Newspaper: The Christian Recorder
Date: January 17, 1878
Title: EURPEAN CORRESPONDENCE, CONTINUED, F.J. Loudin
Translated by Miss FRAZELIA CAMPBELL, Teacher institute for Colored Youth. On Wednesday evening, the first concert of the so-called Jubilee Singers took place in the Singing Academy, under very favorable auspices. The Negroes in America call the year of their freedom, the year of Jubilee . Certain ones of them having organized themselves in a company under the name of Jubilee Singers have formed the brave resolution of traveling through different countries and singing their national songs, for the purpose of acquiring the necessary means to erect in that part of the country where they have been enslaved, a university, in which those of their race can acquire a liberal education. The feasibility of their undertaking, was for a long time a much debated question; they had to work against the incredulous and the indifferent once of the white race; but their success everywhere has demonstrated their ability for the enterprise; their tours in America, England and Holland have yielded them already a considerable sum for the realization of their purpose. On Wednesday, they made their first public debut in Germany.
At the appointed time with far different feelings than we have hitherto experienced, on similar occasions, we entered the Singing Academy. Our thoughts kept running upon those things upon which one is least apt to reflect in a concert room; we expected, at the most, to receive that enjoyment, that we would experience in witnessing the first, timid essay of a child when about undertaking something for its own culture; like the philanthropical side of the enterprise impressed us- that of a whole race of mankind making the attempt to procure for itself educational facilities,- this alone, seemed to us worthy of our patronage. At any rate, we were eager to know whether there were any special characteristics among the songs, in a word, we had counted not at all on any musical enjoyment, but regarded the matter from an ethnographical or philanthropical standpoint; the Singers ever from this view of the one securing our ready sympathy.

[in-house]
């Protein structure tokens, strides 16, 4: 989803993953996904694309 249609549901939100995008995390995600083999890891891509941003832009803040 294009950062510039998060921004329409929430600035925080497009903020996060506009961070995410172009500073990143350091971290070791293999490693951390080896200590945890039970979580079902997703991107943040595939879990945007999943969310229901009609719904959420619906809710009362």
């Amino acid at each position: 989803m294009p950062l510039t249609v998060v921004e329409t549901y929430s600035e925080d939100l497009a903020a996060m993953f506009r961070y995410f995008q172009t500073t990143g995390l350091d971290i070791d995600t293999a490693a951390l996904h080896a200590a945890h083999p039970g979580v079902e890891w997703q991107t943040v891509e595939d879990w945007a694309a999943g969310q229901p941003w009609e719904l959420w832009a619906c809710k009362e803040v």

We were disappointed.- The negroes and Negresses- four gentlemen, one of them necessarily absent, and six ladies, among them a lady pianiate- interested us more than we expected. What first struck us concerning the singing, was a certain monotony not easily overlooked by one whose ear has been accustomed to the best music. Yet, the monotony by no means lacks any of those charming suggestions in which, at times, the dormant natural feeling is so rich; the uniformity and the frequent repetition of the same, short and melodious resolutions have for some time a peculiar fascination reminding is of the tranquility and symmetry of nature, in its primeval simplicity. But, considering the origin of the songs, we do not believe, they have been bred in the original abode of the Negro, i.e., Africa; the Negroes have probably first invented them, when they heard, as slaves in America, European- music. This seemed to us especially so from the fact that a species of sharps formed the groundwork of all their melodies. We think, that they have taken the melodies, which they have heard, and have transformed them in their own peculiar way. There is apparent everywhere in national songs certain characteristics. We considered in these songs, the frequent repetitions of the same short modulations, the abrupt transitions from tranquility to motion and vice versa, the rhythmical freedom, which indeed strongly marks them, but does not always come within correct musical time, lastly, the abundant appogiatmas.